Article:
What is Libor?

Firstly, let’s look how important Libor actually is.

Whist the London Interbank Offer Rate (Libor) might mean little to the average man on the street it’s actually the most used interest rate in the world. Market observers estimate that around $500 trillion is tied to the Libor. Considering that the US budget deficit is around $14 trillion, this gives you some idea of the impact of Libor. And its impact affects almost everyone – investors, savers, and borrowers – for the Libor is the rate at which banks lend to each other on short term money, from overnight to the often quoted 1 year libor.

The libor rate is used to calculate not only commercial borrowing rates, but is also used to calculate the prices many investment and financial trading products. A small change in libor can mean a large difference in the pricing of some derivatives products.

Libor is fixed at 11am London time each morning, and remains fixed for 24 hours.

When you invest, the price of the asset in which you wish to invest may be affected by the libor rate. If you are placing cash on short term deposit, or seeking a mortgage, the rates which are applied to you will be determined by reference to libor.

Libor Rate History

As the international markets increased in scope and size, banks increasingly loaned money to each other. They also began to trade new instruments, such as swaps and interest rate forwards, in response to short term financing requirements.

In the mid-1980s this trade had increased to such a size that the British Bankers Association (BBA) and the Bank of England sought to standardize the market. Several working parties thrashed out a plan to produce a standard rate for the calculation of interest rate swaps, and these BBAIRS as they were known became standard practice.

This included the fixing of interest settlement rates, the predecessor of libor. Libor fixings officially started on the 1st January 1986.

The libor rate is fixed by reference to the rate at which major banks expect to be able to borrow funds in reasonable size from each other. 18 banks are asked this question, and the top and bottom four results are discarded, the average of the remaining 10 becoming the official libor at that fixing.

There are 15 different maturity dates through to 12 months on the libor rates, though the most commonly quoted are the overnight, the three month, and the 1 year libor.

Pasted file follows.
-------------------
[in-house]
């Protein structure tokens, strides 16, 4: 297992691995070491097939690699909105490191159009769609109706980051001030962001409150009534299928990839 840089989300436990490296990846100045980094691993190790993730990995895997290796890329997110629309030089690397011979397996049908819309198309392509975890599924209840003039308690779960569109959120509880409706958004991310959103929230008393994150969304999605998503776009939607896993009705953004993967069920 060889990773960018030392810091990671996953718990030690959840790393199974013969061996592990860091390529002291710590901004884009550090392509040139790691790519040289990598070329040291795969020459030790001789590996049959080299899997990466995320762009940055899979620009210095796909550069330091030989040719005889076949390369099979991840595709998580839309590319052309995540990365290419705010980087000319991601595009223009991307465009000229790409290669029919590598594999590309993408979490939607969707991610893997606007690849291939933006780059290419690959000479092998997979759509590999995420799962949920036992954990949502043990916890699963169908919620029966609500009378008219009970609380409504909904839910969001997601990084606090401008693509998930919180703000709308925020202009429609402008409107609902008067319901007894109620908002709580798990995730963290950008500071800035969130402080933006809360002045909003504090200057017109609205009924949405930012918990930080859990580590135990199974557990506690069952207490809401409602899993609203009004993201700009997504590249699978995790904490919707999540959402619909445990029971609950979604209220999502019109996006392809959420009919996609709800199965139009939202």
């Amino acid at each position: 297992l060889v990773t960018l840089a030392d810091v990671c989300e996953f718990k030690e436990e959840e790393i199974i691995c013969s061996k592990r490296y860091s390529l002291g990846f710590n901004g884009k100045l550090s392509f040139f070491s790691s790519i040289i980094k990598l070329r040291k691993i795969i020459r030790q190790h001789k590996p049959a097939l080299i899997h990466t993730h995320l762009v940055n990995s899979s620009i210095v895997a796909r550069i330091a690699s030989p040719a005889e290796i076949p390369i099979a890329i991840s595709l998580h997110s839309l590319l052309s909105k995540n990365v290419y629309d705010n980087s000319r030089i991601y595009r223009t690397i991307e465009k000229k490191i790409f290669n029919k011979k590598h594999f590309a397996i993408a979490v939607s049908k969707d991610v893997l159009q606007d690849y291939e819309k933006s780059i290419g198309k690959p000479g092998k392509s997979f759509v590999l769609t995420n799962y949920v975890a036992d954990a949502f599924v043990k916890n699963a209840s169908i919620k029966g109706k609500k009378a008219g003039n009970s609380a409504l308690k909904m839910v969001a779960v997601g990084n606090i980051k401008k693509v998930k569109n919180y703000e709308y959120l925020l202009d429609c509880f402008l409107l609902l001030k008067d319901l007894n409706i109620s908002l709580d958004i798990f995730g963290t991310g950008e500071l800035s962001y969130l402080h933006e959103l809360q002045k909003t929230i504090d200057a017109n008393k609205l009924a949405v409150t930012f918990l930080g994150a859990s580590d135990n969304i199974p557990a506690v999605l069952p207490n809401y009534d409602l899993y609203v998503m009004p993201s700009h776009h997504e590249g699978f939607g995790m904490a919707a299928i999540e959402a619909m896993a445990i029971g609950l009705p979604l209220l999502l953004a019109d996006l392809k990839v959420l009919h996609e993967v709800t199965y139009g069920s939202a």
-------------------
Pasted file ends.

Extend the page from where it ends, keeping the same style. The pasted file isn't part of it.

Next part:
Products whose prices are calculated with reference to libor include interest rate futures, swaps, floating rate notes, syndicated loans, variable rate mortgages, collateralized mortgages and debt, and forward rate agreements.

To give some idea of the impact of libor on a borrower in the United States, around 80% of subprime mortgages are indexed to libor, along with nearly 50% of prime adjustable; rate mortgages.

The Libor Crisis

In late February 2012, the US Department of Justice launched investigations into libor abuse dating back to 2008. Allegations centered on possible rate fixing so that derivatives traders could advantage from the libor rate set.

One trader reckoned that for every 001% that libor was moved, profit was impacted by around $2 million at his bank alone. When banking bonuses rely on profits, such moves make a big difference.

The ensuing result that libor was rigged around that time led to the fining of Barclays, and several other banks are now under investigation. However, some are questioning why it took so long for investigations to begin and judgments to be made. In 2008, a trader at Barclays had reported to the Fed that he believed libor was being underreported.

The Fed wrote to authorities, including the UK authorities, informing them of this manipulation and ways in which it felt the system could be tightened. The governor of the Bank of England, Mervyn King, in November 2008, described libor by explaining it thus to the UK Parliament: It is in many ways the rate at which banks do not lend to each other, … it is not a rate at which anyone is actually borrowing.”

Perhaps it was the IMF’s response that caused the delay to any action. In October 2008, it said that it saw very little, if any problem. In its Global Financial Stability Review it stated that “Although the integrity of the U.S. dollar Libor-fixing process has been questioned by some market participants and the financial press, it appears that U.S. dollar Libor remains an accurate measure of a typical creditworthy bank’s marginal cost of unsecured U.S. dollar term funding.”

So, the result is that now, four years after the alleged events, Barclays have been heavily fined, several other banks have been implicated and are being investigated, and in September 2012 Central Bankers will be discussing whether Libor can be repaired, or whether it should be replaced by another system of international rates. In the meantime, the world relies on libor.

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